So, there you have it. Of course, you are welcome to use list number two to motivate you to buy and list number one to justify your purchase. I won’t tell anyone, I promise!

Seriously though, before you buy, you should have some idea of the style of riding you are going to do. If you need to carry out errands like reasonably sized shopping or carrying passengers, you'll want a cargo bike. If you want to get to and from work, you'll look for a commuter bike or scooter. 

If you want to just use it for more off-roading or beach riding, we have a purpose built models for that – check out the Rayvolt Beachin’ and the Eunorau Fat  models. 

If you need to carry it with you in the car or into your work place, you will probably want a foldable model of bike or scooter, rather than one with a rigid frame.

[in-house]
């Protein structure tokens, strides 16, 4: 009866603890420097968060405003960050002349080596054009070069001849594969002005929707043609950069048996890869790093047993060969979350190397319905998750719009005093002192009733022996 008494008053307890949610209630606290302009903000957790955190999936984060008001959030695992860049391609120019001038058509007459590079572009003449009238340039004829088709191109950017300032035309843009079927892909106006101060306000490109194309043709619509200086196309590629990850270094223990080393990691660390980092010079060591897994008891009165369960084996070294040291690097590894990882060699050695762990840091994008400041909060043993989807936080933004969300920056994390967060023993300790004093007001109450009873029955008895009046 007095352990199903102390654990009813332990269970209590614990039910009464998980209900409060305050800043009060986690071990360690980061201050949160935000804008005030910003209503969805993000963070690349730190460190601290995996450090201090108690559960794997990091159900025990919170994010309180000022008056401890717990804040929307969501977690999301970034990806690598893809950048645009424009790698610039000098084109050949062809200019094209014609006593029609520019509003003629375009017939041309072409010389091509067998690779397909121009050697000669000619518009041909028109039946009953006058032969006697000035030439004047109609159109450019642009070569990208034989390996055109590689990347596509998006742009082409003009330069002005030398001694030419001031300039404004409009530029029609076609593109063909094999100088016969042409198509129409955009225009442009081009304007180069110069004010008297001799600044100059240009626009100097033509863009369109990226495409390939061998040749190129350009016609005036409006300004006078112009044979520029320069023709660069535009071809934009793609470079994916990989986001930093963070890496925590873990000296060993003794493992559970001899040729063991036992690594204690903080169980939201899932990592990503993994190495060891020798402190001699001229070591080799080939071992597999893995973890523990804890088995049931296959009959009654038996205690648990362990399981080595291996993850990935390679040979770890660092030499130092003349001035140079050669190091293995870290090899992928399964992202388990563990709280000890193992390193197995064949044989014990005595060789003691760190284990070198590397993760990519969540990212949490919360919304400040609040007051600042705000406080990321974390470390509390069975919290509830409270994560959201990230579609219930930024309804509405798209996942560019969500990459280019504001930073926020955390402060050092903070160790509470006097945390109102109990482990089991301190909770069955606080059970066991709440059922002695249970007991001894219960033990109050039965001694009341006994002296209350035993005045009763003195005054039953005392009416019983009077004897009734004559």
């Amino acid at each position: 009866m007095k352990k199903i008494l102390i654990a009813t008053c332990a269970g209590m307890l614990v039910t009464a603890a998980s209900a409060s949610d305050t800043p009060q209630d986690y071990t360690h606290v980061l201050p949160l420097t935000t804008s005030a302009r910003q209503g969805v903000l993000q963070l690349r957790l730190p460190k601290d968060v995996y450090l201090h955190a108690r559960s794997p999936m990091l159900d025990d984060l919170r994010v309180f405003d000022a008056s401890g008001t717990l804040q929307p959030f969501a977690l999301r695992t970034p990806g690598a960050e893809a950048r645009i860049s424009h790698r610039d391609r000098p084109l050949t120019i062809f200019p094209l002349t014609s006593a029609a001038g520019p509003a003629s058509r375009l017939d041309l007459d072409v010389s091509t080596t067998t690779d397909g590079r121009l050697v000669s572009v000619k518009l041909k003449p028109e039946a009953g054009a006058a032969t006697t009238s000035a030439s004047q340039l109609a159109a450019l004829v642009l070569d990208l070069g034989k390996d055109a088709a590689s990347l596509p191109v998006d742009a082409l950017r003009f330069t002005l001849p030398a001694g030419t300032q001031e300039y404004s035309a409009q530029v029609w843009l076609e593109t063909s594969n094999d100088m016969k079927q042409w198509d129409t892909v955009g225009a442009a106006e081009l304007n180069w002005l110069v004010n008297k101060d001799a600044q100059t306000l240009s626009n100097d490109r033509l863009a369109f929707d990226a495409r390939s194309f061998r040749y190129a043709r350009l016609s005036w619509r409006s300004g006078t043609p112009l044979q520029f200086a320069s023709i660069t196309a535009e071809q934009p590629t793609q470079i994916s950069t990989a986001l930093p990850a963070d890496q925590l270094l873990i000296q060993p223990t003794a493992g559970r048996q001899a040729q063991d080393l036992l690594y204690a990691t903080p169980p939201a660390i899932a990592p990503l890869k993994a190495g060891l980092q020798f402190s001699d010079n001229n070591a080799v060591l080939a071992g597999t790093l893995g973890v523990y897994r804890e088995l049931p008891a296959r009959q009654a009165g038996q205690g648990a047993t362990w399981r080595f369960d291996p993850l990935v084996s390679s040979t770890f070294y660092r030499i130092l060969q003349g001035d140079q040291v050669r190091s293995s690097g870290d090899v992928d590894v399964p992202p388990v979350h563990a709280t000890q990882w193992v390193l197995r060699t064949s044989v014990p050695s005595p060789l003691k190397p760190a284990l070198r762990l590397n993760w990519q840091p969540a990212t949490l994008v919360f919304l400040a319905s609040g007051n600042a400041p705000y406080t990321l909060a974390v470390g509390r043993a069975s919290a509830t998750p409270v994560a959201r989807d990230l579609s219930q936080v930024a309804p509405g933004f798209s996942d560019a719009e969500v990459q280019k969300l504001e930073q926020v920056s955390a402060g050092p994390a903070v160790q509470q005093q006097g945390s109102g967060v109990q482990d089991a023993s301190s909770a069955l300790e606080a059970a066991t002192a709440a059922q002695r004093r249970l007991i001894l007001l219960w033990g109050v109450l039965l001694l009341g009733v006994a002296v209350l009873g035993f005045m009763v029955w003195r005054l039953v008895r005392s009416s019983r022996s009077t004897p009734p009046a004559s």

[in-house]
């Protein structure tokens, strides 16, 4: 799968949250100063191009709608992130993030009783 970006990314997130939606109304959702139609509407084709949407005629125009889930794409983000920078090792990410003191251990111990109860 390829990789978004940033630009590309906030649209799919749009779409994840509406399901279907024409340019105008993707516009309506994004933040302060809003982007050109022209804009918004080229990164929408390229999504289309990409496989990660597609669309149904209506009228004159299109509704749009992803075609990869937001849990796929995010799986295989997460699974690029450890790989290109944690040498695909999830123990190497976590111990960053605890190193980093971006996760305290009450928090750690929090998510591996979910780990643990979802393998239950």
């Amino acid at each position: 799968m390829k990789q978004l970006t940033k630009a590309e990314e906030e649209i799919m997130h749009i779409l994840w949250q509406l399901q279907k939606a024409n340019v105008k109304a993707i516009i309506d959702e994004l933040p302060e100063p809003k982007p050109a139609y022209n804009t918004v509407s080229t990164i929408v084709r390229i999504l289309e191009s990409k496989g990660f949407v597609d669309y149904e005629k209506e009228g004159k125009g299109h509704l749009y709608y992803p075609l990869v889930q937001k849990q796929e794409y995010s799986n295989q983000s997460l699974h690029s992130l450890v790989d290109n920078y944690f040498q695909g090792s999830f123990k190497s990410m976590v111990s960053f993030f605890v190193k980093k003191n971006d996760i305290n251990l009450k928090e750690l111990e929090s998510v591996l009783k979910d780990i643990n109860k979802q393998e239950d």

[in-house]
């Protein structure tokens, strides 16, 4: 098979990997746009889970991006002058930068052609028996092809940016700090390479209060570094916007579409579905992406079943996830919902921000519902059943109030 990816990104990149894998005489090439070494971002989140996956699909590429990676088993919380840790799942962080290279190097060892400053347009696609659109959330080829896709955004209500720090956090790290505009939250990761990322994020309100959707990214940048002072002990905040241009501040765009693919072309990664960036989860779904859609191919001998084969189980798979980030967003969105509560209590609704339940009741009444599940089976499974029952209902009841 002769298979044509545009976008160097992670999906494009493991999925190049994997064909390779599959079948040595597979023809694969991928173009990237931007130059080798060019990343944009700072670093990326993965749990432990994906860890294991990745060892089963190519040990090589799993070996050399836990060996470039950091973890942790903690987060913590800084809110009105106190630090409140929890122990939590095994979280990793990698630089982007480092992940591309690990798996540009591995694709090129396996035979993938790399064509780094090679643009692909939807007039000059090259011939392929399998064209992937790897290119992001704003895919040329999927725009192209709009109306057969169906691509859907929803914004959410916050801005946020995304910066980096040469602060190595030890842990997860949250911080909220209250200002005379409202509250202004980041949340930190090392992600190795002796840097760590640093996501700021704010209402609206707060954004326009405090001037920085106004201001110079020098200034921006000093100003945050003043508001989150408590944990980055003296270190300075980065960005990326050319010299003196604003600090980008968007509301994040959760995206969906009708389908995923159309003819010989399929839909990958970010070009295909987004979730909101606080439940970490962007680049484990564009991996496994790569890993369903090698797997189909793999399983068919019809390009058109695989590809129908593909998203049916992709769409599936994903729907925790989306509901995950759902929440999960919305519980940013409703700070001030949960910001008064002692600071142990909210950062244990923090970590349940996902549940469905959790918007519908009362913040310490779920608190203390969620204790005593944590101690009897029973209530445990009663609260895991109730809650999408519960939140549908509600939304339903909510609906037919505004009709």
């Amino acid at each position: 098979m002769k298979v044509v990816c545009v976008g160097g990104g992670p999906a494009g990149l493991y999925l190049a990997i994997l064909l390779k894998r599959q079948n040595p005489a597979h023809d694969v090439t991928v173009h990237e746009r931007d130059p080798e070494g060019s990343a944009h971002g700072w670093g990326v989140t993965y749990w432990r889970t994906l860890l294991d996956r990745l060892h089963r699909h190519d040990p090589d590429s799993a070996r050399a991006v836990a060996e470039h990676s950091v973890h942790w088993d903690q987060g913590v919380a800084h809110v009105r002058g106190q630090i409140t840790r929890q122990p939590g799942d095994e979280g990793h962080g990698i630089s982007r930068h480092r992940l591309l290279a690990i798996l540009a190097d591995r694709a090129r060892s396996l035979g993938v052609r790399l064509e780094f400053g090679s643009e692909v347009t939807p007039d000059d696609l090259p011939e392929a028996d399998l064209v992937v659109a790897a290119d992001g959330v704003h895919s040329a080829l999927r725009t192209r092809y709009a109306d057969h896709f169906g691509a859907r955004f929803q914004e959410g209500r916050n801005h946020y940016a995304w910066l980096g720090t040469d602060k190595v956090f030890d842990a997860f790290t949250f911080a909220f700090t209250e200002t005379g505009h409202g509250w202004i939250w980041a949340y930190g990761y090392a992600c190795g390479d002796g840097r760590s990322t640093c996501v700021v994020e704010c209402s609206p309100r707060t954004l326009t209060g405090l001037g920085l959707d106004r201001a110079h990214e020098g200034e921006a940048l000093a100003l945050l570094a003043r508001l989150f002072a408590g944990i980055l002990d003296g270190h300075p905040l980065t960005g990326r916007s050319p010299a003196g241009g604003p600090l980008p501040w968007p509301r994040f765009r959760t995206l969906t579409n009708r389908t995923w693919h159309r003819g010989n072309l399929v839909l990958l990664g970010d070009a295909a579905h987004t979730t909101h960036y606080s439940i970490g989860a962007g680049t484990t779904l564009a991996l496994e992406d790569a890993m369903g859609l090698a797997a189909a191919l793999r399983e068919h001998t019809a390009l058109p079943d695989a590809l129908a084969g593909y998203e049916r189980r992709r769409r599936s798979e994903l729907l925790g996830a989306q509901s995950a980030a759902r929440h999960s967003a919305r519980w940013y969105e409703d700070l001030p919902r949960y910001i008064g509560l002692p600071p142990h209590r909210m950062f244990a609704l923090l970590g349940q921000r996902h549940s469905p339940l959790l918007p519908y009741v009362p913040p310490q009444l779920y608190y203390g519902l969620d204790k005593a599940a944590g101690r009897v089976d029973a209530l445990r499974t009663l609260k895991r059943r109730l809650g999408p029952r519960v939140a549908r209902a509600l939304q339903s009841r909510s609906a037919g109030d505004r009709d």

Don’t be afraid to ask for a test ride.

If you’re in Brisbane our Watt-A-Ride showroom is located at Tingalpa. You’ll need to let us know you are coming though so drop us an email or ring to have a chat first. If you aren’t in Brisbane but you happen to see a 40 foot bus driving around with Watt-A-Ride written all over it, flag it down – that’d be me, living the dream of travelling this great country.

Watt-A-Ride bus  

I've usually got at least a couple units onboard – unless I'm  sold out, of course. If you aren’t able to get to Brisbane or flag down the bus, give us a call and we’ll certainly do our best to tell you so much about the products, you’ll feel like you’ve ridden one!

How do you ride an electric bike?